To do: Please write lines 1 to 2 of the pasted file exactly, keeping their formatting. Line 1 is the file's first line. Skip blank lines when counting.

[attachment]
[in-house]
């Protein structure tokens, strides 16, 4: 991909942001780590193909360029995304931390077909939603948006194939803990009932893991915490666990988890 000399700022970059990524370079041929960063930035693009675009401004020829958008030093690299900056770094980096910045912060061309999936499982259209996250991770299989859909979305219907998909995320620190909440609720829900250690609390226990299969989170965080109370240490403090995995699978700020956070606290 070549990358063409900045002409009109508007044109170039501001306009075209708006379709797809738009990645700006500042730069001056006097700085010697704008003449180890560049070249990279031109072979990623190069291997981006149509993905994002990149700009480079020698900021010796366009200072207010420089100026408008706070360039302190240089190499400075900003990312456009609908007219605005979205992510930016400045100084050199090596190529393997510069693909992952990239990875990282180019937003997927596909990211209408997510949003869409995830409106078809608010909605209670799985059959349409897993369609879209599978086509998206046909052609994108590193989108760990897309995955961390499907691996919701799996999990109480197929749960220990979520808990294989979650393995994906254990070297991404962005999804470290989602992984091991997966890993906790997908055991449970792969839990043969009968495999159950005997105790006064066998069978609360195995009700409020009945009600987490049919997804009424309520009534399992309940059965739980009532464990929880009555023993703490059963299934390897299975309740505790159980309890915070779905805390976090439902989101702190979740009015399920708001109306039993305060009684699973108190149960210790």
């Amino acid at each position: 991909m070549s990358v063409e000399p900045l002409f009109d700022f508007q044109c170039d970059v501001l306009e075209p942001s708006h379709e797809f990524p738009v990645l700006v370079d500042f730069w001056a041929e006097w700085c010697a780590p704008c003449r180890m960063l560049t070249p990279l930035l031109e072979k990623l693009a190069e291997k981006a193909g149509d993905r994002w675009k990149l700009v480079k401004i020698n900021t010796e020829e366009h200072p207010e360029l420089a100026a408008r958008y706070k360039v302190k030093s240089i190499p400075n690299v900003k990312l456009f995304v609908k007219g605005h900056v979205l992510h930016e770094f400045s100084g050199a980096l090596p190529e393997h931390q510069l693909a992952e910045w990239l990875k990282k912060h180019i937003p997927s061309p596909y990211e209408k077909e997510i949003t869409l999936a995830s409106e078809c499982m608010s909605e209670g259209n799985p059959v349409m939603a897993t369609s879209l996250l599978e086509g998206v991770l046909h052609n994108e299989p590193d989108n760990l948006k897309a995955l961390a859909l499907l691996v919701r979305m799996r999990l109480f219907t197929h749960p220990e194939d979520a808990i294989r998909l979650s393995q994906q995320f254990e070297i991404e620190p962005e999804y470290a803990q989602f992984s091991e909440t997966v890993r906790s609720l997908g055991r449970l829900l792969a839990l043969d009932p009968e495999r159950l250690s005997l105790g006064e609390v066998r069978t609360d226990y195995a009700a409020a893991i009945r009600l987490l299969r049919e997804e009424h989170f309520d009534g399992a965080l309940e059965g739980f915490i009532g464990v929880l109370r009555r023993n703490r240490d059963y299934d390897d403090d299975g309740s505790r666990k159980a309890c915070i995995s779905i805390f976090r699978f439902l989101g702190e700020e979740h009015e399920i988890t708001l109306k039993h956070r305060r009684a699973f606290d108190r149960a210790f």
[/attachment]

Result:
[in-house]
């Protein structure tokens, strides 16, 4: 991909942001780590193909360029995304931390077909939603948006194939803990009932893991915490666990988890 000399700022970059990524370079041929960063930035693009675009401004020829958008030093690299900056770094980096910045912060061309999936499982259209996250991770299989859909979305219907998909995320620190909440609720829900250690609390226990299969989170965080109370240490403090995995699978700020956070606290 070549990358063409900045002409009109508007044109170039501001306009075209708006379709797809738009990645700006500042730069001056006097700085010697704008003449180890560049070249990279031109072979990623190069291997981006149509993905994002990149700009480079020698900021010796366009200072207010420089100026408008706070360039302190240089190499400075900003990312456009609908007219605005979205992510930016400045100084050199090596190529393997510069693909992952990239990875990282180019937003997927596909990211209408997510949003869409995830409106078809608010909605209670799985059959349409897993369609879209599978086509998206046909052609994108590193989108760990897309995955961390499907691996919701799996999990109480197929749960220990979520808990294989979650393995994906254990070297991404962005999804470290989602992984091991997966890993906790997908055991449970792969839990043969009968495999159950005997105790006064066998069978609360195995009700409020009945009600987490049919997804009424309520009534399992309940059965739980009532464990929880009555023993703490059963299934390897299975309740505790159980309890915070779905805390976090439902989101702190979740009015399920708001109306039993305060009684699973108190149960210790």